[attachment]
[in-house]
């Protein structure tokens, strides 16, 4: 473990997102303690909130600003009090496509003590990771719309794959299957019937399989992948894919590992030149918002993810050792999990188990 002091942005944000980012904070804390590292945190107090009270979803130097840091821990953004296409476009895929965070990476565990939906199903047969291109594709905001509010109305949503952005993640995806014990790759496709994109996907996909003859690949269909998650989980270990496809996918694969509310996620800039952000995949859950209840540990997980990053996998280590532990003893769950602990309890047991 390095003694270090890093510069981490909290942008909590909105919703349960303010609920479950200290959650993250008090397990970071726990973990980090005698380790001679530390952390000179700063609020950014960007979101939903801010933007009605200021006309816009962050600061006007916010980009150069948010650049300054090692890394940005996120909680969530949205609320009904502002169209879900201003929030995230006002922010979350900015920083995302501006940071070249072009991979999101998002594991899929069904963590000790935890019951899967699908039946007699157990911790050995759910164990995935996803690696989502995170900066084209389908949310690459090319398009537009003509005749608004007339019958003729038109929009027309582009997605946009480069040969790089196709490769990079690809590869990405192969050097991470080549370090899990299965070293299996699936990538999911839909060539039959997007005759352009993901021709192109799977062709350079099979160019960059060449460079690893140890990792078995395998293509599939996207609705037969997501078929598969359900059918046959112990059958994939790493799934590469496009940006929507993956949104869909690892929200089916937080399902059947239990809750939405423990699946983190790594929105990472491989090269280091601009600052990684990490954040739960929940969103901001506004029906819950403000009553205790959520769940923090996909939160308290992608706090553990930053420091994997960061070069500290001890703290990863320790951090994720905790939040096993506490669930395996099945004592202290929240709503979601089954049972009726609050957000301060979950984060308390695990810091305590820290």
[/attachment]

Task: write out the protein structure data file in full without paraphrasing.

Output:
[in-house]
């Protein structure tokens, strides 16, 4: 473990997102303690909130600003009090496509003590990771719309794959299957019937399989992948894919590992030149918002993810050792999990188990 002091942005944000980012904070804390590292945190107090009270979803130097840091821990953004296409476009895929965070990476565990939906199903047969291109594709905001509010109305949503952005993640995806014990790759496709994109996907996909003859690949269909998650989980270990496809996918694969509310996620800039952000995949859950209840540990997980990053996998280590532990003893769950602990309890047991 390095003694270090890093510069981490909290942008909590909105919703349960303010609920479950200290959650993250008090397990970071726990973990980090005698380790001679530390952390000179700063609020950014960007979101939903801010933007009605200021006309816009962050600061006007916010980009150069948010650049300054090692890394940005996120909680969530949205609320009904502002169209879900201003929030995230006002922010979350900015920083995302501006940071070249072009991979999101998002594991899929069904963590000790935890019951899967699908039946007699157990911790050995759910164990995935996803690696989502995170900066084209389908949310690459090319398009537009003509005749608004007339019958003729038109929009027309582009997605946009480069040969790089196709490769990079690809590869990405192969050097991470080549370090899990299965070293299996699936990538999911839909060539039959997007005759352009993901021709192109799977062709350079099979160019960059060449460079690893140890990792078995395998293509599939996207609705037969997501078929598969359900059918046959112990059958994939790493799934590469496009940006929507993956949104869909690892929200089916937080399902059947239990809750939405423990699946983190790594929105990472491989090269280091601009600052990684990490954040739960929940969103901001506004029906819950403000009553205790959520769940923090996909939160308290992608706090553990930053420091994997960061070069500290001890703290990863320790951090994720905790939040096993506490669930395996099945004592202290929240709503979601089954049972009726609050957000301060979950984060308390695990810091305590820290």